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Monday, December 27, 2010

Soon, insurance cover for the mentally ill

In a first in the country, the treatment of the mentally ill may soon come under the health
insurance cover. This is part of the comprehensive legislation the Union health ministry is
planning to protect the rights of persons suffering from mental illness.

At present, the health insurance schemes do not cover any mental illness, psychosomatic
dysfunction or problems connected to psychiatric conditions, disorganisation of personality or
mind even if it is caused or aggravated by accident.

Under Section 10 — right to equality and non-discrimination — of the proposed Mental Health
Care Act (MHCA) 2010 prepared by the health ministry, persons with mental illness will have to
be treated as equal to persons with physical illness in the provision of all healthcare. Accordingly,
the public and private insurance providers shall make provisions for medical insurance for
treatment of mental illness on the same basis as is available for treatment of physical illness,
failing which will be seen as discrimination.

“Families get wiped away under financial burden and debt while taking care of treatment of
persons with mental illness. Mental health has to be treated like any other illness, hence, it has to
be covered under insurance,” said Dinesh Trivedi, minister of state for health and family welfare.

The draft of the MHCA says the proposed legislation aims to regulate and improve accessibility to
mental healthcare by mandating sufficient provision of quality public mental health services.
Besides banning certain acts like chaining or giving electric shocks without anaesthesia, the
proposed act also encourages people to come forward and report inhuman treatment of such
persons in the neighbourhood.
The ambit of Right to Information will be extended to persons with mental illness and their families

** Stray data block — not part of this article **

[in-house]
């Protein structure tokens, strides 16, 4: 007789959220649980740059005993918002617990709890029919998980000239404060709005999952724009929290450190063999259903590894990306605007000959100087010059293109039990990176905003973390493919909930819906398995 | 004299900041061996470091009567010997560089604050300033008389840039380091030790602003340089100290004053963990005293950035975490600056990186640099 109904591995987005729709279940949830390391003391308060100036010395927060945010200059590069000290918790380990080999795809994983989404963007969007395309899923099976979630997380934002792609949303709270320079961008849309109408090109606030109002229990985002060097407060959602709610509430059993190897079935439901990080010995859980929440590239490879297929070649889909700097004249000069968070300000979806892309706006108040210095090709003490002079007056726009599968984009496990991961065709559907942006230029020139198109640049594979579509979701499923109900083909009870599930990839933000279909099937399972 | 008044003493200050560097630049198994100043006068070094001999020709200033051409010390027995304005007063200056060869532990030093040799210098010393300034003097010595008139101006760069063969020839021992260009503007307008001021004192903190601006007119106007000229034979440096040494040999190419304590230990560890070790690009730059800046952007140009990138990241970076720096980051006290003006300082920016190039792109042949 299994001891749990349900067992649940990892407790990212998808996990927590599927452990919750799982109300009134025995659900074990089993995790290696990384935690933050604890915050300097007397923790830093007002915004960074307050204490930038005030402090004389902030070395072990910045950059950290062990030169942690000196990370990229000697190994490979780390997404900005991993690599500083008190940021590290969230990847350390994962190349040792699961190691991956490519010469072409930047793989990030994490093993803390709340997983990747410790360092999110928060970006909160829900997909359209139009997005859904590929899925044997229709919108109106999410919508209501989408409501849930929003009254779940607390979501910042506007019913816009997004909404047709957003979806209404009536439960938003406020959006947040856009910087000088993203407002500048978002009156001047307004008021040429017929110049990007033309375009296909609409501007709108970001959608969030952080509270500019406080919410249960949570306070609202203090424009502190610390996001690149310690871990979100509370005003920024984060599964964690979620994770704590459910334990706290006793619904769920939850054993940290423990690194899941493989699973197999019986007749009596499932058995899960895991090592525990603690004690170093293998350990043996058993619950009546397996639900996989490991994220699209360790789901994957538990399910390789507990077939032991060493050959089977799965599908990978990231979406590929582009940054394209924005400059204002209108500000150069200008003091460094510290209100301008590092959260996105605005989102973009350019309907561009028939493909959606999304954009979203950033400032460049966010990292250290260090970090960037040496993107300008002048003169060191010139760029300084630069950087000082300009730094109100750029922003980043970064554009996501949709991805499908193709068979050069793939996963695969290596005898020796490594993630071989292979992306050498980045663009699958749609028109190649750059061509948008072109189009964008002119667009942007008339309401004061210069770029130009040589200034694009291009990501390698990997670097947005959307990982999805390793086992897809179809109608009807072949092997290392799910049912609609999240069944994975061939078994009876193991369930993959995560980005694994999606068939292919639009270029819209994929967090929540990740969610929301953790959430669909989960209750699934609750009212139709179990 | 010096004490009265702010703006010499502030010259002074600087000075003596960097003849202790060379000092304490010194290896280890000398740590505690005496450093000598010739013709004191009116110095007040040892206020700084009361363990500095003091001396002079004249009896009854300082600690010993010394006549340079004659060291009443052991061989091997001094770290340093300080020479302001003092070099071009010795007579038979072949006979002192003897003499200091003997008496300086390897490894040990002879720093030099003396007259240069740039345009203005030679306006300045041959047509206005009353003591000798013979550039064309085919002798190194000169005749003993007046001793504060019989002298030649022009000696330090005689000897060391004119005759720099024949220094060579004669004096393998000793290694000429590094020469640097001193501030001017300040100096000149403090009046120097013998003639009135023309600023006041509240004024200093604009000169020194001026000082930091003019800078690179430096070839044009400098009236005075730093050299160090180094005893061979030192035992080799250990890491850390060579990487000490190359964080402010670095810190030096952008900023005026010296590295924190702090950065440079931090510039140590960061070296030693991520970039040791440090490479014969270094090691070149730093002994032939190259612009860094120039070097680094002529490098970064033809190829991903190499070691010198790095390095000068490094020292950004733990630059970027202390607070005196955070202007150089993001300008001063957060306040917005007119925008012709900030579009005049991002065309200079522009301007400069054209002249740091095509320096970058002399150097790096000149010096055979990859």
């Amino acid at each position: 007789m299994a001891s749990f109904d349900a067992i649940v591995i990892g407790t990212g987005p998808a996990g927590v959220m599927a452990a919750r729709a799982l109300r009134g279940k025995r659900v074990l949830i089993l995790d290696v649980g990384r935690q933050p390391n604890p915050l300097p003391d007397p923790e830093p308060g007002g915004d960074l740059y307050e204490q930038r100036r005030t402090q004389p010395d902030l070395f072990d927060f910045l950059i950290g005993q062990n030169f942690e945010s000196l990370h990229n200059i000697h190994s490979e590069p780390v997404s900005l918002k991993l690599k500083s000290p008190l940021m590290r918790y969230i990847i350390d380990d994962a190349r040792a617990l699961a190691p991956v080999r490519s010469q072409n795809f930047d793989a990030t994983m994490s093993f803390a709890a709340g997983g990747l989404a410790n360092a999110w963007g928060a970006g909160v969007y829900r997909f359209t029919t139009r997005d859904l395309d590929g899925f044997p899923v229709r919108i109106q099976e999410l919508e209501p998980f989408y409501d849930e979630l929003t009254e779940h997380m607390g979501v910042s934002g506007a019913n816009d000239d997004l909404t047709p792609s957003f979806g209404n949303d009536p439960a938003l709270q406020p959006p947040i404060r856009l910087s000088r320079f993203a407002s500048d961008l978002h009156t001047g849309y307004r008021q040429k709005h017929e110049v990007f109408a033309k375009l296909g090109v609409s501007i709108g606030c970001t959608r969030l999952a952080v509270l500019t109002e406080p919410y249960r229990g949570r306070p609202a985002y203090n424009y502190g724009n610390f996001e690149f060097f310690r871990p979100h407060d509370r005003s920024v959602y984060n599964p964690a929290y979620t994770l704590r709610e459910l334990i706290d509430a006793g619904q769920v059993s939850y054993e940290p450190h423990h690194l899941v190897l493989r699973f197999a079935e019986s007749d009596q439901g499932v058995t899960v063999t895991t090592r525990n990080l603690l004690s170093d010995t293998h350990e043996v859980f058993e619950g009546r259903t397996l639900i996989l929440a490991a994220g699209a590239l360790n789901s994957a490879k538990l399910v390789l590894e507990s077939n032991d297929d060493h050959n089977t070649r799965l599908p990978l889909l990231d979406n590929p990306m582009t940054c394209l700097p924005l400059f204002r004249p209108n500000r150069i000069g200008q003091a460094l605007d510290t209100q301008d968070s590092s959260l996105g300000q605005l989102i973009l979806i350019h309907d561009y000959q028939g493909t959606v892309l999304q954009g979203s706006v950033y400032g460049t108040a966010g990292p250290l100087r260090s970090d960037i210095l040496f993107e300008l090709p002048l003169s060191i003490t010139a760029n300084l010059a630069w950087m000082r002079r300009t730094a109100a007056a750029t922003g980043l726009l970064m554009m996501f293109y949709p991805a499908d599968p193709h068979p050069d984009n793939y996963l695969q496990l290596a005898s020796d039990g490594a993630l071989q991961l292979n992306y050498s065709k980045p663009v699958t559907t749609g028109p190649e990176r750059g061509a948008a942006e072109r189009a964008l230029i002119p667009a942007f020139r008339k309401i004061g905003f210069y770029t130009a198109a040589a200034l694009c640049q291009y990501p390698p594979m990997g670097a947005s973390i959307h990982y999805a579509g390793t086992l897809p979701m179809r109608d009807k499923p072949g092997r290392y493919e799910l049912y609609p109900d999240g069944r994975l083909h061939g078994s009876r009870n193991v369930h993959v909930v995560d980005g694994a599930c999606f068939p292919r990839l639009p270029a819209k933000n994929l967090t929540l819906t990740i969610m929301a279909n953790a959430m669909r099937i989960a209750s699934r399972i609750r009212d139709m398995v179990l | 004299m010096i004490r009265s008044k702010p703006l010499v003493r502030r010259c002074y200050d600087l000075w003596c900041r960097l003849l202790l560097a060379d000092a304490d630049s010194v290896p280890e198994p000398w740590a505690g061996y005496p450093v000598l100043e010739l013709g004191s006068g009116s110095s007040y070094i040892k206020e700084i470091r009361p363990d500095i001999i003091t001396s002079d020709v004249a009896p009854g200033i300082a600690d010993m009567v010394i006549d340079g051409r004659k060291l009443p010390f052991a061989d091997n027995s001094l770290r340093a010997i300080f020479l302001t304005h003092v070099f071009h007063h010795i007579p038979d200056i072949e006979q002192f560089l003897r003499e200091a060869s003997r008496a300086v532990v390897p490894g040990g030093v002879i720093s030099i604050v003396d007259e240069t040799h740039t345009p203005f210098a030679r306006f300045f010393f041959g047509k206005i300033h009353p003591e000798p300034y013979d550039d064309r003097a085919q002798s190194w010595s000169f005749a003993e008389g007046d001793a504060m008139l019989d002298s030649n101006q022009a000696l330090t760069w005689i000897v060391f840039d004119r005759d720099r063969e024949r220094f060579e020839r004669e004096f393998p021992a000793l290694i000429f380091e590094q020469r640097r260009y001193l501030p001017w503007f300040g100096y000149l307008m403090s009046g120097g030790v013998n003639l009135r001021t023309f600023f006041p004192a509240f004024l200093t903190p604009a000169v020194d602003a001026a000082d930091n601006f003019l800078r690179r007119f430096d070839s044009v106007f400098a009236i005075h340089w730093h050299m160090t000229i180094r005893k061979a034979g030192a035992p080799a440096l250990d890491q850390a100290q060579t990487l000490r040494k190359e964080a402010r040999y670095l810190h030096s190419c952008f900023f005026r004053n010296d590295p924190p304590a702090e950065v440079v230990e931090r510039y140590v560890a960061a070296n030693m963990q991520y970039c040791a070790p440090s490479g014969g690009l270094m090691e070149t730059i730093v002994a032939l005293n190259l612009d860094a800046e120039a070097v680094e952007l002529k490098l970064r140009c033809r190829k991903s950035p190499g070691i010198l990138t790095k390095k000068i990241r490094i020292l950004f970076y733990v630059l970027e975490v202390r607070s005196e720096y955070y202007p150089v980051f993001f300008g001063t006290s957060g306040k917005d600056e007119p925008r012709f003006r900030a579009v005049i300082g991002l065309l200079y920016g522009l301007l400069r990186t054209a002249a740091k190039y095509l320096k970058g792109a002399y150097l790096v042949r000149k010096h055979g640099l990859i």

to seek information with regard to their treatment etc and they can make complaints against care
The government has acknowledged that the previous law, Mental Health Act (MHA) 1987, failed
to protect the rights of mentally ill persons. The updated, amended and comprehensive law is
more rights based. It prohibits discrimination of persons with mental illness and aims to ensure
the environment around such persons is conducive to facilitate recovery, rehabilitation and full
participation in society.
Accordingly, such persons need to be provided treatment in a manner which helps them live in
the community and with their families. Long-term hospital-based mental health treatment shall be
used only in exceptional circumstances, for as short a duration as possible, and only as a last
resort when other means have failed.
No person with mental illness can be kept in a mental health facility merely because he/she does
not have a family, is not accepted by them, or is homeless. In such cases, the government will
more restrictive mental health facility, the draft act prescribes.

Similarly, they cannot be subjected to any cruel, inhuman or degrading treatment in a mental
health facility, including the compulsory tonsuring. Patients can be allowed to wear own personal
clothes too.

Besides, electro-convulsive therapy without the use of muscle relaxants and anaesthesia, electroconvulsive
therapy for minors, sterilisation of men or women, and chaining will be prohibited
treatments. In fact, physical restraint or seclusion can only be used when it is the only means to
prevent imminent and immediate harm to person concerned or to others, that too if it is authorised
by the psychiatrist in charge of the person’s treatment.

Every mentally ill person will have a right to make an ‘advance directive’ in writing, specifying the
way he/she wishes to be cared for and treated for a mental illness. This directive can be made by
a person irrespective of their mental illness history. However, it shall not apply to any emergency

Mental illness shall be determined in accordance with nationally and internationally accepted
medical standards of the World Health Organisation.

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